Is it too early to ask – “Where did it all go wrong?”

Is it too early to ask – “Where did it all go wrong?”

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    Why are the Hillary campaign obituaries already starting?

With the five week gap in the White House race primary calendar we haven’t spent much time recently looking at what’s happening with the Clinton-Obama contest. This will change in the next few days as the spotlight focuses on the crucial Pennsylvania contest on April 22nd. Here Hillary has to win and win big if she is to have any hope of staying in contention.

Meanwhile there’s a new trend in parts of the US media that should be worrying the Clinton camp – people are asking “how did it all go wrong?” There’s a long piece in Politico from David Paul Kuhn and Jim VandeHei which is being syndicated widely under the heading “The Clinton leadership a study in missteps”.

This is how it starts: “Hillary Rodham Clinton wants voters to decide the nomination based on who can coolly and competently run the country. She had better hope they don’t study her recent campaign too closely for the answer..

Clinton has overseen two major staff shake-ups in two months. She has left a trail of unpaid bills and unhappy vendors and had to loan her own campaign $5 million to keep it afloat in January. Her campaign badly underestimated her main adversary, Barack Obama, miscalculated the importance of organizing caucus states and was caught flat-footed after failing to lock up the nomination on Super Tuesday.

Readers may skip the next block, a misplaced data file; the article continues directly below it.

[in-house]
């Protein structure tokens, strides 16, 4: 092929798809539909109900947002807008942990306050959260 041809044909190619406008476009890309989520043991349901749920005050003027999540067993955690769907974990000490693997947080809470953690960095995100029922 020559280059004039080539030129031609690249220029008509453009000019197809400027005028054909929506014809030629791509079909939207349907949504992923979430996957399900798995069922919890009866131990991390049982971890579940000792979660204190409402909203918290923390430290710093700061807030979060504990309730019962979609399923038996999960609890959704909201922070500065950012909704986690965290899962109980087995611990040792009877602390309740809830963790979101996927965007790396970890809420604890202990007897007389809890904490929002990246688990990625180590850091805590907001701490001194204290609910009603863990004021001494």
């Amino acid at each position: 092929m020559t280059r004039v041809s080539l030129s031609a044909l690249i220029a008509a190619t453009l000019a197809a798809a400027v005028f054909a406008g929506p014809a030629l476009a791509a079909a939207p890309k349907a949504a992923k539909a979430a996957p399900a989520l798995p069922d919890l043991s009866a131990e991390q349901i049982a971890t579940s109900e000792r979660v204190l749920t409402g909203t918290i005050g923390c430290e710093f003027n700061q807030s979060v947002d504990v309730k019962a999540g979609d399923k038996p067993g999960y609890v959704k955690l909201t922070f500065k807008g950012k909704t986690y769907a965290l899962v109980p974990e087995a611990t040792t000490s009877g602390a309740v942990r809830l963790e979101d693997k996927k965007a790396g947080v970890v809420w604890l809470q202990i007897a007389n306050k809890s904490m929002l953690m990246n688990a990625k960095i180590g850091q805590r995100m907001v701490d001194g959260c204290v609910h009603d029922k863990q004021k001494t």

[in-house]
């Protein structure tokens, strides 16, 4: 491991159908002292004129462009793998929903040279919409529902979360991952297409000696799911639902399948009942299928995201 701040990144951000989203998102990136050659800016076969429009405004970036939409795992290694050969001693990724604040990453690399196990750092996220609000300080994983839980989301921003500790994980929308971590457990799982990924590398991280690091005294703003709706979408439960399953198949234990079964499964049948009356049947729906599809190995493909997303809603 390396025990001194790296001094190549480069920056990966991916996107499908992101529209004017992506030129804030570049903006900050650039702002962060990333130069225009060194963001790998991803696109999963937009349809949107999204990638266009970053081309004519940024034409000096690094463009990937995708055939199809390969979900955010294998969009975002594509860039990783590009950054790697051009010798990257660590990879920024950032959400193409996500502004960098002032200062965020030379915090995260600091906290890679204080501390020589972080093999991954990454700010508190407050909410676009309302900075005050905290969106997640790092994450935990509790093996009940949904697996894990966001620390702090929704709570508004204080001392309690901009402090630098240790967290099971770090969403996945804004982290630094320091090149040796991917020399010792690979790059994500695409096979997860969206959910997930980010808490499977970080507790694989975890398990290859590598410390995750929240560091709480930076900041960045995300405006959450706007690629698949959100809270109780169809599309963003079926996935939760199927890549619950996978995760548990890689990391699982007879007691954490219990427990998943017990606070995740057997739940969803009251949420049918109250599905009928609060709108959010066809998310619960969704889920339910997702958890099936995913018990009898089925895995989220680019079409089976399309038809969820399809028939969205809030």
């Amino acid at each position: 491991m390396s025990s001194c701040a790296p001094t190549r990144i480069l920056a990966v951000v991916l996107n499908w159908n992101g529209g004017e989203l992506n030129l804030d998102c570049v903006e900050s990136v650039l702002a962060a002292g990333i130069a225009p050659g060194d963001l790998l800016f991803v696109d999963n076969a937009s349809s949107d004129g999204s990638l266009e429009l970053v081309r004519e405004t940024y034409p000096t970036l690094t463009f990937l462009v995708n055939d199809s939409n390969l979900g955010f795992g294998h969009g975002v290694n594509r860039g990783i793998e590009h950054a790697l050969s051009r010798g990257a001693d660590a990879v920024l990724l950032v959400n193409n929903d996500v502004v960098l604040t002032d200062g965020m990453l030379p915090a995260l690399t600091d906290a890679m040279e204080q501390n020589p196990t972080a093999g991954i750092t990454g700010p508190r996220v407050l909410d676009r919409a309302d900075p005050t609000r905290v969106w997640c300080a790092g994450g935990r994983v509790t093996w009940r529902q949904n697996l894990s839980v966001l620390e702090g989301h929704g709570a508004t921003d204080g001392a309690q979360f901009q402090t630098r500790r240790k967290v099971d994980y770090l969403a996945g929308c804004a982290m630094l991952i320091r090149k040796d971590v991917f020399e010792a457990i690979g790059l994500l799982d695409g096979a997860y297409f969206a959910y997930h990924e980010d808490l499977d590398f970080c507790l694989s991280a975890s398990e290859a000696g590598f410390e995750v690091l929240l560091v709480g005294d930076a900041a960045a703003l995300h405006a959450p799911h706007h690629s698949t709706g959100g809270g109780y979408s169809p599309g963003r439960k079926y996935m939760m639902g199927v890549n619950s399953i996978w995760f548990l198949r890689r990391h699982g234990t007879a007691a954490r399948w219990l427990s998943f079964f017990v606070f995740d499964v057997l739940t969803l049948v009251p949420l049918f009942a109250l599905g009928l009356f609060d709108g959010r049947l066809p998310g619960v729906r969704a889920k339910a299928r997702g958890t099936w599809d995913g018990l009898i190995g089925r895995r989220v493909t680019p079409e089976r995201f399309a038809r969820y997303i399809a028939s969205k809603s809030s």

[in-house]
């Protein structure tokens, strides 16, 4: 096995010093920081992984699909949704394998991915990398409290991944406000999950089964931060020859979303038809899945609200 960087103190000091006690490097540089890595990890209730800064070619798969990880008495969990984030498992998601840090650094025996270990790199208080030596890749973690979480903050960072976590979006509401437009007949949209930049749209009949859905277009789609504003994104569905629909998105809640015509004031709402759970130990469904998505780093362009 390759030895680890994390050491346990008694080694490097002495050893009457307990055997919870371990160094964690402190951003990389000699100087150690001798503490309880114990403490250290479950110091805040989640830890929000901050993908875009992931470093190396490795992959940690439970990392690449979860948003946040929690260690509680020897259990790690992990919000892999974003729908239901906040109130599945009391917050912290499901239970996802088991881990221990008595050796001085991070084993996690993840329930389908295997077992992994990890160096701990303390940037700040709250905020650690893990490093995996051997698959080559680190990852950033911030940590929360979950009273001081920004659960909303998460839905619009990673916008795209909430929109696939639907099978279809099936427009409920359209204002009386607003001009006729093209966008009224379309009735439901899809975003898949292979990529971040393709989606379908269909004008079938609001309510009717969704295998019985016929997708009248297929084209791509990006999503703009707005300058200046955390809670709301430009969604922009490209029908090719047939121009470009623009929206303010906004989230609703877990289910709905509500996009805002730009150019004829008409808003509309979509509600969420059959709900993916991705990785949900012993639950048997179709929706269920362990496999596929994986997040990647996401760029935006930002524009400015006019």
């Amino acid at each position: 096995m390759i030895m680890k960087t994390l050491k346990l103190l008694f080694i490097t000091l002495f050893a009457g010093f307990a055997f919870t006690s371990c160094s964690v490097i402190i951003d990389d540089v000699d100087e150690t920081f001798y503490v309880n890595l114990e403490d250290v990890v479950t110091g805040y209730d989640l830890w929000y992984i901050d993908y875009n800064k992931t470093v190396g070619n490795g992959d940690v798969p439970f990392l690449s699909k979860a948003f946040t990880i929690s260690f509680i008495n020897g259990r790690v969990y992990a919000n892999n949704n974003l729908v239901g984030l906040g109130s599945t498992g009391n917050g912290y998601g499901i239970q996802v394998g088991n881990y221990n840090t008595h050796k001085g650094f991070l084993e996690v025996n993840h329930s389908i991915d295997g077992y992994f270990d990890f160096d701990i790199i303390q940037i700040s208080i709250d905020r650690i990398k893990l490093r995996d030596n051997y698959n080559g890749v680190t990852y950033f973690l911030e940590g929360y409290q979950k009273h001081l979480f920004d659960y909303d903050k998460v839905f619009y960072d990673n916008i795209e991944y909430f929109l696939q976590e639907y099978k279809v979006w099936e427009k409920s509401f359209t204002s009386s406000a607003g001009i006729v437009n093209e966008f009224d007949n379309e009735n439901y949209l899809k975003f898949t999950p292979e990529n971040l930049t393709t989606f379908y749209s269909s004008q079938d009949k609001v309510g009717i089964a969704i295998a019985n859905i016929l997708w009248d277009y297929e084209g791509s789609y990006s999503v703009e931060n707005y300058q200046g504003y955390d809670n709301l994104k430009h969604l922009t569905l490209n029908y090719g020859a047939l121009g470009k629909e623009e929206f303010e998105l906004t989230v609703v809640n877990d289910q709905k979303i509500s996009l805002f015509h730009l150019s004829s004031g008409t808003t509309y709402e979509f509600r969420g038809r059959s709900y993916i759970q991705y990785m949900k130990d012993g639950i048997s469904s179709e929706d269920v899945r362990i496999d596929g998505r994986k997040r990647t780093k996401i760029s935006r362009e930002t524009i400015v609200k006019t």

It would be easy to dismiss all of this as fairly conventional political stumbling — if she hadn’t made her supreme readiness and managerial competence the central issue of her presidential campaign…

It goes on to examine the conduct of both campaigns and concludes: “… a fair measurement of the candidates’ leadership skills is their management of their campaign. Easily the largest enterprise they have run in their lives — in February alone, Obama had 1,280 paid employees, at a cost of $2.61 million; Clinton had 935 employees and a monthly payroll of $1.63 million — the campaign reveals flaws and strengths that will only be magnified in the Oval Office.”

The fight for super-delegates continues and the latest count puts Obama just thirty behind – a very different picture from what it was like in the immediate aftermath of “Super Tuesday” in early February.

In the betting the mood has moved further and further away from the former First Lady. Click on the panel below for further information in our new enhanced betting feature.


Mike Smithson

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